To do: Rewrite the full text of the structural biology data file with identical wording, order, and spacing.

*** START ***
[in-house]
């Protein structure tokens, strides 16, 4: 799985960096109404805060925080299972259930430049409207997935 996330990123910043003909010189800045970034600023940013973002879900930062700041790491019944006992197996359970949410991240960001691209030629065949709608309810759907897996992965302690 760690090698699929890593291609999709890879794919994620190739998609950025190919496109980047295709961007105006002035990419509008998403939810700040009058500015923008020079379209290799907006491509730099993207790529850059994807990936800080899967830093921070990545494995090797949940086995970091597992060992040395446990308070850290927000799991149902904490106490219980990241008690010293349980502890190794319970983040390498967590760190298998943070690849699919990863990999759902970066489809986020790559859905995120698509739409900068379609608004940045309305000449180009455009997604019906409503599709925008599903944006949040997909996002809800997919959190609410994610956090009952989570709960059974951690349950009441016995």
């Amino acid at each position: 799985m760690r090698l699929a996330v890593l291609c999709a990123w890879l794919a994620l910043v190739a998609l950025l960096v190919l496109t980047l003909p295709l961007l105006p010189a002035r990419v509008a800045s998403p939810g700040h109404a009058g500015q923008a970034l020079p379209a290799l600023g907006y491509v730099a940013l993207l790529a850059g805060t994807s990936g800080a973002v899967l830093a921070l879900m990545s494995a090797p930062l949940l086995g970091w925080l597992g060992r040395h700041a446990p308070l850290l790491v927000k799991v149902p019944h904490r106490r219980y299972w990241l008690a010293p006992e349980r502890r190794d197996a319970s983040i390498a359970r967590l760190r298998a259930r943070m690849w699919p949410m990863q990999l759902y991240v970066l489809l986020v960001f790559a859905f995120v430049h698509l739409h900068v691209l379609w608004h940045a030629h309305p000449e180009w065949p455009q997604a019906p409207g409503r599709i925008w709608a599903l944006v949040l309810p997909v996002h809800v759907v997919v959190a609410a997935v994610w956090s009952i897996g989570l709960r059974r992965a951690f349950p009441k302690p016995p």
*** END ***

[in-house]
């Protein structure tokens, strides 16, 4: 799985960096109404805060925080299972259930430049409207997935 996330990123910043003909010189800045970034600023940013973002879900930062700041790491019944006992197996359970949410991240960001691209030629065949709608309810759907897996992965302690 760690090698699929890593291609999709890879794919994620190739998609950025190919496109980047295709961007105006002035990419509008998403939810700040009058500015923008020079379209290799907006491509730099993207790529850059994807990936800080899967830093921070990545494995090797949940086995970091597992060992040395446990308070850290927000799991149902904490106490219980990241008690010293349980502890190794319970983040390498967590760190298998943070690849699919990863990999759902970066489809986020790559859905995120698509739409900068379609608004940045309305000449180009455009997604019906409503599709925008599903944006949040997909996002809800997919959190609410994610956090009952989570709960059974951690349950009441016995």
């Amino acid at each position: 799985m760690r090698l699929a996330v890593l291609c999709a990123w890879l794919a994620l910043v190739a998609l950025l960096v190919l496109t980047l003909p295709l961007l105006p010189a002035r990419v509008a800045s998403p939810g700040h109404a009058g500015q923008a970034l020079p379209a290799l600023g907006y491509v730099a940013l993207l790529a850059g805060t994807s990936g800080a973002v899967l830093a921070l879900m990545s494995a090797p930062l949940l086995g970091w925080l597992g060992r040395h700041a446990p308070l850290l790491v927000k799991v149902p019944h904490r106490r219980y299972w990241l008690a010293p006992e349980r502890r190794d197996a319970s983040i390498a359970r967590l760190r298998a259930r943070m690849w699919p949410m990863q990999l759902y991240v970066l489809l986020v960001f790559a859905f995120v430049h698509l739409h900068v691209l379609w608004h940045a030629h309305p000449e180009w065949p455009q997604a019906p409207g409503r599709i925008w709608a599903l944006v949040l309810p997909v996002h809800v759907v997919v959190a609410a997935v994610w956090s009952i897996g989570l709960r059974r992965a951690f349950p009441k302690p016995p």